April 24th

Day 18, 24 April (Sutton Veny- Salisbury Plains- London)

Julie Reece

In the last twelve months I have often been asked 'What will you be doing for the centenary? ' A not unreasonable question I suppose but in many ways it is frustrating as I will be doing what I have since 1999...and that is working with students and adults alike assisting them in their own research into the lives and experiences of those who went to war many never to return home. The notion of 'doing something special' for the 100th year since Anzac troops landed at Gallipoli (along with the British/French/African/Indian and other Dominion nations) does not always sit happily with me. For many fine people I have come to know over the last 15 years the process of research, commemoration and visiting our war dead has been ongoing and significant for many years and in some case generations. The incredible story of the tiny village of Sutton Veny and its school is just one such example. The powerhouse behind the annual Anzac children's service, Mrs Nicky Barnard, has been inundated with many requests and inquiries about the very same issue...what special things will the school be doing for the centenary? In many ways the question diminishes the work Nicky and the school have been doing for many, many years....going right back to the origins of this unique commemorative event in 1918 when a couple of lads from the village stole flowers to place on the 143 graves of the Anzacs buried there. The school ALWAYS does something special for Anzac Day and throughout the year this tiny school permanently honours the memory of the Australian and New Zealanders who lie in the their soil by the names given to the seven classes at the school; the Auckland (FS2) , Brisbane (Yr 1), Canberra (Yr 2), Darwin (Yr 3),  Elliston (Yr 4), Geraldton (Yr 5) and Nelson (Yr 6) classes give daily recognition to the sacrifices made by our countrymen and women by their names. Every person in the village who attended Sutton Veny Church of England Primary School since 1918 all know why foreigners are buried in their village: this is what true commemoration is all about . So Sutton Veny school WON'T be doing anything special  in 2015 BECAUSE of the centenary as they are always doing something special. It was an enormous privilege for the Connecting Spirits students and teachers to share their special day and to see how this beautiful little school and village have not forgotten our men and women who never come home.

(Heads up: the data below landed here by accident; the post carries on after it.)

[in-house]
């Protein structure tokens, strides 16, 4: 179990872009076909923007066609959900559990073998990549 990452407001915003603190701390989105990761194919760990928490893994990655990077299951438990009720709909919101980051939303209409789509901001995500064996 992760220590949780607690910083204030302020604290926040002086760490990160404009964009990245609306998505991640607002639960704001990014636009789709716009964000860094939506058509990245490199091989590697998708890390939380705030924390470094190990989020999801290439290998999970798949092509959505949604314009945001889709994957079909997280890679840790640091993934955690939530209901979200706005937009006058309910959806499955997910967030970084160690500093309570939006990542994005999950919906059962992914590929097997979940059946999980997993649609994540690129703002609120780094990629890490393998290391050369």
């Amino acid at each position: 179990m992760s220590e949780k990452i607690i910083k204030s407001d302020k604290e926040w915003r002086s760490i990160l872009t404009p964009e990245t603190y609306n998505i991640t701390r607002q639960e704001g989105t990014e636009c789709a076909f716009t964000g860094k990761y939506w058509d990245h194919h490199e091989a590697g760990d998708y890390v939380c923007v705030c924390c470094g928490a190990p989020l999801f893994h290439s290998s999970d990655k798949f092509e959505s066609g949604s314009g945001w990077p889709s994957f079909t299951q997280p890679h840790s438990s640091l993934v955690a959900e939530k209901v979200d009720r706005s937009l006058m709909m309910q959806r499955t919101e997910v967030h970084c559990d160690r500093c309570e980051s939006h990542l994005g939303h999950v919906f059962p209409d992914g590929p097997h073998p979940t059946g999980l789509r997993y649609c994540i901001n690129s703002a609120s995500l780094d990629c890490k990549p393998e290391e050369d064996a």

Shania Weetra

Sutton Veny. WOW! Such a small school, was absolutely amazed and speechless at the service today. It just hit me that much, I didn’t want to leave them. Cutest little green students ever, did actually get teary eyed as they sung their songs and when they stood behind the headstones. To be honest half of my heart is left back there, that’s how much love and respect I have for them all; they are all just amazing, especially the staff. I am also proud to have taught them something from my culture, the Ngarrindjeri background. Just wish I stayed longer, I will never ever forget this day. So thankful for this experience and what it has taught me. 

Trae Rigney

Special day today at Sutton Veny. Enjoyed spending time with the young children talking about soccer or football as they call it. The Anzac service, was phenomenal, words can't describe how special the ceremony is. And being a part of it explaining my mob, will never forget it. The change is coming for Indigenous Australians, and because of Connecting Spirits it has made it happen along with other organisations.

Sue Burtenshaw

I walked out of the beautiful village church following the very moving Anzac service. The sight of those precious little children standing in front of the graves, a sea of them, row upon row of wide eyed hope, absolutely took my breath away. A city of angels who for a hundred years have loved and treasured these soldiers in their care.

Julie Keast

Sutton Veny Primary School...such a small school that lives so much of the the Anzac spirit- an Anzac room with beautiful photos so very old but carefully displayed on the wall - names of the classes such as 'Canberra' and Brisbane room- their school bags even in Australian colours green and gold. This was so unexpected so far from Australia and truly emboides the theme of 'We will remember them.' The church service at Sutton Veny was such a beautiful and emotional experience. The children singing was so passionate and sung with feeling. The two young boys who expressed their thoughts of what Anzac day meant to themand then the sights of all those children standing outside in front of all the Australian graves in their little green uniforms was amazing. Such a small town with a huge heart for Australia.

Sam Crow

It was great to interact with the kids from Sutton Veny school. Surprisingly there wasn't much mess left after making the Ngarrindjeri feather flowers. 


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